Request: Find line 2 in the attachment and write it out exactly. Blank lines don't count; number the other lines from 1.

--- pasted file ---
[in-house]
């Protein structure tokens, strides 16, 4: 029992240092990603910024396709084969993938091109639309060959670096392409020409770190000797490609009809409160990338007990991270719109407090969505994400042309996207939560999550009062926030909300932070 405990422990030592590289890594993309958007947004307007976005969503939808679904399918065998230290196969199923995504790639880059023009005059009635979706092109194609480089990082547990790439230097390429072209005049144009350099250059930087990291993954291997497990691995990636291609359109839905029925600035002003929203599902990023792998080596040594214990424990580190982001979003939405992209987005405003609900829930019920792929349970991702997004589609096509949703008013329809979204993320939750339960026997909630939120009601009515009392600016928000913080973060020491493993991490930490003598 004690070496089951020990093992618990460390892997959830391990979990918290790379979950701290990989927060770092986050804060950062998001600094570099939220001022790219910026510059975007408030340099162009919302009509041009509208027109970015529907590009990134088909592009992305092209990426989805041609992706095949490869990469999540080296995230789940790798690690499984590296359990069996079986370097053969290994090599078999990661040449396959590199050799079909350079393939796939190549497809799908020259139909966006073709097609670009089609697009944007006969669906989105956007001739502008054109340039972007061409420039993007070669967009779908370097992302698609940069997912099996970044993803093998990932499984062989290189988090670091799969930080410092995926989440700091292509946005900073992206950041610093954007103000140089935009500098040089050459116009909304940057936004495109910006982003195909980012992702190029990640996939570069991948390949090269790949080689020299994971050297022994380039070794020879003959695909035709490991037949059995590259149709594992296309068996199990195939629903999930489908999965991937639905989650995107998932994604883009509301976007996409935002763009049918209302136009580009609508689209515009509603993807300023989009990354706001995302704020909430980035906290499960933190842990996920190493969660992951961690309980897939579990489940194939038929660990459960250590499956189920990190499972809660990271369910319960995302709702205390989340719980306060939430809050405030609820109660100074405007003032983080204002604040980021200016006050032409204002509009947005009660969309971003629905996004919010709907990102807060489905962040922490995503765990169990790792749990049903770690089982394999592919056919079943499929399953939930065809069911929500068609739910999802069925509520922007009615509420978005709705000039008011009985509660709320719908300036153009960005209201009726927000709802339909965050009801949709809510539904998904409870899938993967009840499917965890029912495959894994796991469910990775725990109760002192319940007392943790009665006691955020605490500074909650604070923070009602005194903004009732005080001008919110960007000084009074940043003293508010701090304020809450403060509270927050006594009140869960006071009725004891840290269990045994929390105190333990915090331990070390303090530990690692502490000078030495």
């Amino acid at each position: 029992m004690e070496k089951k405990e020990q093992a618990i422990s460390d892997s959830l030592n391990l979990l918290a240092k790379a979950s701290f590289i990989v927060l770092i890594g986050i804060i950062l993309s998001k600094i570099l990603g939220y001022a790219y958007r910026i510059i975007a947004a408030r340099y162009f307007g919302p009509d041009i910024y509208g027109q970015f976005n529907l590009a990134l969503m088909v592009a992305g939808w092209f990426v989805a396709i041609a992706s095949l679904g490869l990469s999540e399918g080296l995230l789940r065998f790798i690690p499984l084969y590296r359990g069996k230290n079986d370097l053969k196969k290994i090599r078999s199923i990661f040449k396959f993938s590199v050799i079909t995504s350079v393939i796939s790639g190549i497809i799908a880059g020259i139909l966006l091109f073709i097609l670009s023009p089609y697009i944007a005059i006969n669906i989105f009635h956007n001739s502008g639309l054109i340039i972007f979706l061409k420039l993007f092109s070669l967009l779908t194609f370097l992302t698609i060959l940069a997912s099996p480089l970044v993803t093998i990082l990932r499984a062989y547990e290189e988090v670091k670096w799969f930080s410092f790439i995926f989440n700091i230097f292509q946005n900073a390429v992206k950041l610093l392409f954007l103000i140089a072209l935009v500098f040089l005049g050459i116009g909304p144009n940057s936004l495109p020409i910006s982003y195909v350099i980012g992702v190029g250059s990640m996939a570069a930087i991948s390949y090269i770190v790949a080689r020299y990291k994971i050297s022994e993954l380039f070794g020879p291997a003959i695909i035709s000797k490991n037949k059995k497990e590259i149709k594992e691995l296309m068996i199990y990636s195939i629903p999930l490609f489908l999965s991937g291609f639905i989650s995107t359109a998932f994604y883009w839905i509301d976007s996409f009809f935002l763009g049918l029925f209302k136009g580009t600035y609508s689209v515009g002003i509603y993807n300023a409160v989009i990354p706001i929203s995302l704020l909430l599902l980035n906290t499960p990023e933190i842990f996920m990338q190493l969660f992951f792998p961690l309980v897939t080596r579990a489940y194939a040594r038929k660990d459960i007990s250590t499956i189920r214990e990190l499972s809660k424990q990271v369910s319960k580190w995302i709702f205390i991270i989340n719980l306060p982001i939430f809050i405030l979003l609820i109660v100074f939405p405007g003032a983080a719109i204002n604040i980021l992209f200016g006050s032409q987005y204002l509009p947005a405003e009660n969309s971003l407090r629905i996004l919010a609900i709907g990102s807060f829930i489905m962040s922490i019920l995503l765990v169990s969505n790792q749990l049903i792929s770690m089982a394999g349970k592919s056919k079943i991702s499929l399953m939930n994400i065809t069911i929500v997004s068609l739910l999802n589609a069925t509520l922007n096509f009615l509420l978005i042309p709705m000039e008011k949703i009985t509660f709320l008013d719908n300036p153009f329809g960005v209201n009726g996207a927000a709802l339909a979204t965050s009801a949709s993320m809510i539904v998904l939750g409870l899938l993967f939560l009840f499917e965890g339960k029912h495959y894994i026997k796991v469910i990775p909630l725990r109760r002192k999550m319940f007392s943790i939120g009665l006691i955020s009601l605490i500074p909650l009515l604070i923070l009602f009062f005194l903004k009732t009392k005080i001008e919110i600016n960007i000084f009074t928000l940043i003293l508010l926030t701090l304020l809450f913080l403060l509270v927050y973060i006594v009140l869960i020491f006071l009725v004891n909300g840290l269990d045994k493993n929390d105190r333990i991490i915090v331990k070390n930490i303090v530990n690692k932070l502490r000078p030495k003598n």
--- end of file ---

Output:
């Protein structure tokens, strides 16, 4: 029992240092990603910024396709084969993938091109639309060959670096392409020409770190000797490609009809409160990338007990991270719109407090969505994400042309996207939560999550009062926030909300932070 405990422990030592590289890594993309958007947004307007976005969503939808679904399918065998230290196969199923995504790639880059023009005059009635979706092109194609480089990082547990790439230097390429072209005049144009350099250059930087990291993954291997497990691995990636291609359109839905029925600035002003929203599902990023792998080596040594214990424990580190982001979003939405992209987005405003609900829930019920792929349970991702997004589609096509949703008013329809979204993320939750339960026997909630939120009601009515009392600016928000913080973060020491493993991490930490003598 004690070496089951020990093992618990460390892997959830391990979990918290790379979950701290990989927060770092986050804060950062998001600094570099939220001022790219910026510059975007408030340099162009919302009509041009509208027109970015529907590009990134088909592009992305092209990426989805041609992706095949490869990469999540080296995230789940790798690690499984590296359990069996079986370097053969290994090599078999990661040449396959590199050799079909350079393939796939190549497809799908020259139909966006073709097609670009089609697009944007006969669906989105956007001739502008054109340039972007061409420039993007070669967009779908370097992302698609940069997912099996970044993803093998990932499984062989290189988090670091799969930080410092995926989440700091292509946005900073992206950041610093954007103000140089935009500098040089050459116009909304940057936004495109910006982003195909980012992702190029990640996939570069991948390949090269790949080689020299994971050297022994380039070794020879003959695909035709490991037949059995590259149709594992296309068996199990195939629903999930489908999965991937639905989650995107998932994604883009509301976007996409935002763009049918209302136009580009609508689209515009509603993807300023989009990354706001995302704020909430980035906290499960933190842990996920190493969660992951961690309980897939579990489940194939038929660990459960250590499956189920990190499972809660990271369910319960995302709702205390989340719980306060939430809050405030609820109660100074405007003032983080204002604040980021200016006050032409204002509009947005009660969309971003629905996004919010709907990102807060489905962040922490995503765990169990790792749990049903770690089982394999592919056919079943499929399953939930065809069911929500068609739910999802069925509520922007009615509420978005709705000039008011009985509660709320719908300036153009960005209201009726927000709802339909965050009801949709809510539904998904409870899938993967009840499917965890029912495959894994796991469910990775725990109760002192319940007392943790009665006691955020605490500074909650604070923070009602005194903004009732005080001008919110960007000084009074940043003293508010701090304020809450403060509270927050006594009140869960006071009725004891840290269990045994929390105190333990915090331990070390303090530990690692502490000078030495």